So-called “elite” areas, such as skyboxes and private clubs for season ticket holders or regular fans who upgrade from general admission tickets, have become a showcase of upgraded AV systems in sports venues, as arenas and stadiums seek to create separate premium environments within the venue for high-roller fans but to also keep the game ever present. In more and more cases, AV is part of what delineates various strata within tiers of the premium spaces.

Ben Cating, a Senior Consultant and Vice President at AV consultancy and designer Idibri, says the NHL St. Louis Blues’ Scott Trade Center arena has four distinct premium levels with varying benefits and AV. The screens grow larger as you move up in status. The premium club in the Banc of California Stadium, the new home of the MLS expansion team Los Angeles FC, features entire videowalls, which at 2.5-mm pixel pitch can be watched as close as 15 feet.

Whereas premium spaces once seemed designed to insulate patrons from the game and other fans in the bleachers, this generation wants to keep the game action very much at the center of the premium experience. “We’re seeing the club spaces becoming more and more aggressive in terms of the AV,” says Cating. “The video and sound can be used to set them apart as much as brands of liquor they serve. These are all part of the revenue strategies now, and the AV plays a major role in that.”

In fact, says Cating, the media systems are becoming so sophisticated that they sometimes exceed the ability of club staff — who have to serve hundreds of patrons at a very high level within just the few hours a game might take — to operate them. “We find we’re having to integrate more automated control systems and features, such as automixers that can monitor the background noise levels and adjust the sound in the clubs and other spaces accordingly,” he says.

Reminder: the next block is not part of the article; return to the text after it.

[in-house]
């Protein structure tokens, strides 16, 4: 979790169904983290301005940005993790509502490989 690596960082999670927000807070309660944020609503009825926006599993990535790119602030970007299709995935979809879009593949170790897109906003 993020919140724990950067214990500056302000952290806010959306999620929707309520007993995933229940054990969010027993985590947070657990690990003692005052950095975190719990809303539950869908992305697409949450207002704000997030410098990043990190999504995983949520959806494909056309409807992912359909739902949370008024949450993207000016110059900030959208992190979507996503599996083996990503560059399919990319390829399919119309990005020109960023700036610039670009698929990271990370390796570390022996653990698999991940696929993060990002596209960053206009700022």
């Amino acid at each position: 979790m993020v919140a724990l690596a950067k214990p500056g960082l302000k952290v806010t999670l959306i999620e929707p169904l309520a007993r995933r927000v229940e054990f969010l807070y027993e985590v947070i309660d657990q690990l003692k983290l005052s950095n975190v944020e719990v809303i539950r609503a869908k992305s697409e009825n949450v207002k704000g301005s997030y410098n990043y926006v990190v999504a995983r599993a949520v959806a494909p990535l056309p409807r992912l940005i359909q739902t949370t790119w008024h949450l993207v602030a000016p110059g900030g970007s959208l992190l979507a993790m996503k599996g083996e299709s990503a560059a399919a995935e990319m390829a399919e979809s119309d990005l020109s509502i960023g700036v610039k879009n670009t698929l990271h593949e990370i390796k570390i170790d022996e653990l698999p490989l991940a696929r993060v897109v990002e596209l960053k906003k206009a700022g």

The Venues Reflect Reality

Mike Janes, Vice President of Engineering & Technology for the NBA Portland Trail Blazers, notes that many premium ticket buyers spend much of their time out of their seats, moving between luxury suites and lounges. They need to keep up with the game going on down on the court but also want to keep track of other games, especially during playoff seasons, as well as critical college games. Thus, the Trail Blazers’ Moda Center arena feeds the game’s local broadcast video signals into those suite areas, as well as the rest of the concourse, but will use local radio for the audio through a distributed-audio system throughout the concourses. That can result in some minor latency between audio and video, something they work to avoid.

“No matter where you are inside the arena, when you hear a big roar go up from the seats you automatically turn to the video screens around you, so they have to show what’s going on in the game at that moment,” Janes explains. “They won’t tolerate a delay of more than a second or two.”

Suite AV offers more channel options, brought in through satellite or cable sources, as well as the NBA’s own network feeds. “Local fans like to hear a familiar voice for that wherever in the arena they’re hearing it,” says Janes of the radio feeds. “But we understand that going to the game at a certain level is also about doing business, so we give the suites more options, such as volume control, but the quality of that AV has to remain very high. At least as good as a very good sports bar.”

High-quality AV everywhere in a sports venue is an immersive strategy that stadium and arena owners are buying into as they compete with sports on television, which itself is on the cusp of its next iteration: known as ATSC 3.0, the standard includes provision for UHD and HD enhancements, with 4K support at the start and 8K support possible later, coupled with Next-Generation Audio, which brings object-based sound into the picture.

“It’s kind of a race between sports venues and sports on television to see which one can give the fan the best experience,” says Murdick. “AV plays a big role in both environments, but it’s really making big strides in the venue.”